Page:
Real estate in Hungary

Statistics about the Hungarian real estate

During 2015 house prices increased by 17.71% (17.78% inflation-adjusted), according to FHB Bank’s estimate.  Figures from the Hungarian Central Statistical Office (KSH) are lower — according to KSH, prices of existing dwellings rose by 11.71% (11.78% inflation-adjusted) in 2015, while prices of new dwellings increased by 6.67% (6.74% inflation-adjusted).

 

In Budapest, Hungary’s capital, the mean price of existing and new dwellings increased by 15.53% (14.93% inflation-adjusted) y-o-y in Q4 2015, according to KSH.

 In 2015, credit for second-hand homes rose by 36.5%. Dwelling permits issued were up 38.8% y-o-y during the first quarter of 2016 — boomtime growth figures!

 

However, although total housing transactions rose by 4.9% in 2015, most growth took place in the first half of the year and was concentrated in second hand homes.  A slowdown appears imminent.  In Q1 2016, Hungary’s GDP slowed sharply with only 0.9% growth y-o-y, the slowest for three years, according to the Hungarian Central Statistical Office (KSH). The meagre expansion was due to weak construction and weak industrial growth. The OECD lowered this year’s economic outlook for Hungary from 2.4% to 1.6%.

 Obviously Hungarian real estate agents were very happy in 2015!  During the first nine months of 2015, selling times plunged in comparison to the same period in 2014, according to Otthon Centrum (OC).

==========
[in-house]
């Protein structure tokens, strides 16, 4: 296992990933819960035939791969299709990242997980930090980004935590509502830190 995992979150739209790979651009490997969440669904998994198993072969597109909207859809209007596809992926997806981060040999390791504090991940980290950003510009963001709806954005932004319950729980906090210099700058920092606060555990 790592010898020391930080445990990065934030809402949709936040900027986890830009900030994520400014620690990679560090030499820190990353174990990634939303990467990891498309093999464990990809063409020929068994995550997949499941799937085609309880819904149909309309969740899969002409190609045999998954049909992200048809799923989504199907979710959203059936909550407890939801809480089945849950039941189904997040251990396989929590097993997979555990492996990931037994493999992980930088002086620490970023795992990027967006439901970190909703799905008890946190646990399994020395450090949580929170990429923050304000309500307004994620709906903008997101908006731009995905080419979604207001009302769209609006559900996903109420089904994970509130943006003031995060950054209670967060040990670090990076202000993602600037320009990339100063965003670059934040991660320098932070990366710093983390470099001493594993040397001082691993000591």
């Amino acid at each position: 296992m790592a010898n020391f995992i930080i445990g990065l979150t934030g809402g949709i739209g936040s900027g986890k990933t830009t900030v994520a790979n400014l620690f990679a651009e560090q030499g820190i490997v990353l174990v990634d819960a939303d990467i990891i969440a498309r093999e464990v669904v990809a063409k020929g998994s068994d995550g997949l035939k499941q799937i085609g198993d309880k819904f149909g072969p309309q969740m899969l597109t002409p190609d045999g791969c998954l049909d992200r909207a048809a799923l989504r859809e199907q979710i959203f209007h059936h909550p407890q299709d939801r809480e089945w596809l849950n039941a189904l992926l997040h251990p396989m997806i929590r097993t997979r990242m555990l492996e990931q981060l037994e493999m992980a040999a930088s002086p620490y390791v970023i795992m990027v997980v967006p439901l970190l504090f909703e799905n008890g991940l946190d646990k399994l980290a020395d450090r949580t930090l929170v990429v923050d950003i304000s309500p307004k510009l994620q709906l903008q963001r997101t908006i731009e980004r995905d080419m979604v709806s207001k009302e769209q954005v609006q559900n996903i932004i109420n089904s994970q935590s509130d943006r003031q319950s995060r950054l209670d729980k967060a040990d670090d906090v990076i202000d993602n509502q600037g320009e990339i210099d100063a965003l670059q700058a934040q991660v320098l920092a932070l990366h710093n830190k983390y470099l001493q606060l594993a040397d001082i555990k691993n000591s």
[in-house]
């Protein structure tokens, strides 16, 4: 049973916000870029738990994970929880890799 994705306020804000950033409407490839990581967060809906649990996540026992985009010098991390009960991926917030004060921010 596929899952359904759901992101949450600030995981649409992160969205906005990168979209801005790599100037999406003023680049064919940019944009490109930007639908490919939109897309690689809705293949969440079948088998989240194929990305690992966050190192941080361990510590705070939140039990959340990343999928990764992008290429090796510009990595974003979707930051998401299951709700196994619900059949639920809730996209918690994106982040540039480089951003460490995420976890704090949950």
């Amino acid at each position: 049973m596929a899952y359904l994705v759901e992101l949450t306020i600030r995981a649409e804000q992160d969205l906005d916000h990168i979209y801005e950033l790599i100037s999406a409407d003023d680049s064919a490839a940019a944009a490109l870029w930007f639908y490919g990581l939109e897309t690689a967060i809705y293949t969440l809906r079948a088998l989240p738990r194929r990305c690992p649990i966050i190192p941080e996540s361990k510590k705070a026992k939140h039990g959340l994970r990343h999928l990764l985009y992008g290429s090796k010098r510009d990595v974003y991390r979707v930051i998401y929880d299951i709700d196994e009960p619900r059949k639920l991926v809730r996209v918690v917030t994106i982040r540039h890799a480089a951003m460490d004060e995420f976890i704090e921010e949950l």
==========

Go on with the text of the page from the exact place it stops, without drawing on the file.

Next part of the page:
Blockhouse flats required 1.5 months to sell on average, 43.37% less than in 2014.

    Brick-built flats required 3 months to sell on average, 27.64% lower.

    Brick-built family homes required 7.5 months to sell on average, down by only 1.35%.

 

Part of the recovery in housing demand 2014-5 was caused by the government increasing, at the beginning of 2013, the amount of 5-year loan subsidies, the maximum value of subsidized loans, and the loan house price threshold. These measures causing significantly stronger credit demand in the second half of 2013. Demand continued to rise in 2014 and 2015, according to KSH.

         non-refundable subsidy, the family housing allowance (CSOK) became available from July 1, 2015.  It can be used for buying new- and used homes, for apartment expansions, and for home construction.

 On December 15, 2015, the National Assembly lowered the VAT rate for new dwelling units to 5% from the previous 27%, in a further attempt to boost the property market. The new VAT rate will be effective from 2016 to 2019. The amendment also contained other measures to improve construction sector’s performance and reduce red tape, according to the Ministry for National Economy.